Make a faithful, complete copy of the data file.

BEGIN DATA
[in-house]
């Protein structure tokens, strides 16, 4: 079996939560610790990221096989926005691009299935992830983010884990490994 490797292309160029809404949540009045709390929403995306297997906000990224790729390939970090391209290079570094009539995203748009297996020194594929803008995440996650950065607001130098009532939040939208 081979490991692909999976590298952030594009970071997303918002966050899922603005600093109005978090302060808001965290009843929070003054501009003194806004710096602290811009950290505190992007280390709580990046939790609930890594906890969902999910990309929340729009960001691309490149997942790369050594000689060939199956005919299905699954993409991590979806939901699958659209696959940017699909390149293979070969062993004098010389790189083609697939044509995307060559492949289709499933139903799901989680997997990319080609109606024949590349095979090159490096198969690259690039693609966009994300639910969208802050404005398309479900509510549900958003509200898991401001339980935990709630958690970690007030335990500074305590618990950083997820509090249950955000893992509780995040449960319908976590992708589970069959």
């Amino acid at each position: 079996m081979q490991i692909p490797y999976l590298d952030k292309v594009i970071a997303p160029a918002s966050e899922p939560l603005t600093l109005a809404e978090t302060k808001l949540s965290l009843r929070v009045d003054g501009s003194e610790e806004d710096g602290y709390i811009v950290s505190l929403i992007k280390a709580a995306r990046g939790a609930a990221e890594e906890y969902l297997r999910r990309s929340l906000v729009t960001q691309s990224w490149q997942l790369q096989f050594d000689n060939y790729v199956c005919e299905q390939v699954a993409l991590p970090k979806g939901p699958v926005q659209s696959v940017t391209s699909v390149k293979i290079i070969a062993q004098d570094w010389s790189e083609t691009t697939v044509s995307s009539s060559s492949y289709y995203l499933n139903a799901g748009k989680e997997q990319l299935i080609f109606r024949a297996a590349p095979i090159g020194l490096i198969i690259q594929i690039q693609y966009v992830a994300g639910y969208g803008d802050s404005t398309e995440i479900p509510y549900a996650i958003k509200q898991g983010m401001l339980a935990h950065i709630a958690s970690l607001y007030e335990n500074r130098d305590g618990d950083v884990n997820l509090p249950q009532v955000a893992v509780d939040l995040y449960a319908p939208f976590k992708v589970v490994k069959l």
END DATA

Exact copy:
[in-house]
């Protein structure tokens, strides 16, 4: 079996939560610790990221096989926005691009299935992830983010884990490994 490797292309160029809404949540009045709390929403995306297997906000990224790729390939970090391209290079570094009539995203748009297996020194594929803008995440996650950065607001130098009532939040939208 081979490991692909999976590298952030594009970071997303918002966050899922603005600093109005978090302060808001965290009843929070003054501009003194806004710096602290811009950290505190992007280390709580990046939790609930890594906890969902999910990309929340729009960001691309490149997942790369050594000689060939199956005919299905699954993409991590979806939901699958659209696959940017699909390149293979070969062993004098010389790189083609697939044509995307060559492949289709499933139903799901989680997997990319080609109606024949590349095979090159490096198969690259690039693609966009994300639910969208802050404005398309479900509510549900958003509200898991401001339980935990709630958690970690007030335990500074305590618990950083997820509090249950955000893992509780995040449960319908976590992708589970069959």
């Amino acid at each position: 079996m081979q490991i692909p490797y999976l590298d952030k292309v594009i970071a997303p160029a918002s966050e899922p939560l603005t600093l109005a809404e978090t302060k808001l949540s965290l009843r929070v009045d003054g501009s003194e610790e806004d710096g602290y709390i811009v950290s505190l929403i992007k280390a709580a995306r990046g939790a609930a990221e890594e906890y969902l297997r999910r990309s929340l906000v729009t960001q691309s990224w490149q997942l790369q096989f050594d000689n060939y790729v199956c005919e299905q390939v699954a993409l991590p970090k979806g939901p699958v926005q659209s696959v940017t391209s699909v390149k293979i290079i070969a062993q004098d570094w010389s790189e083609t691009t697939v044509s995307s009539s060559s492949y289709y995203l499933n139903a799901g748009k989680e997997q990319l299935i080609f109606r024949a297996a590349p095979i090159g020194l490096i198969i690259q594929i690039q693609y966009v992830a994300g639910y969208g803008d802050s404005t398309e995440i479900p509510y549900a996650i958003k509200q898991g983010m401001l339980a935990h950065i709630a958690s970690l607001y007030e335990n500074r130098d305590g618990d950083v884990n997820l509090p249950q009532v955000a893992v509780d939040l995040y449960a319908p939208f976590k992708v589970v490994k069959l």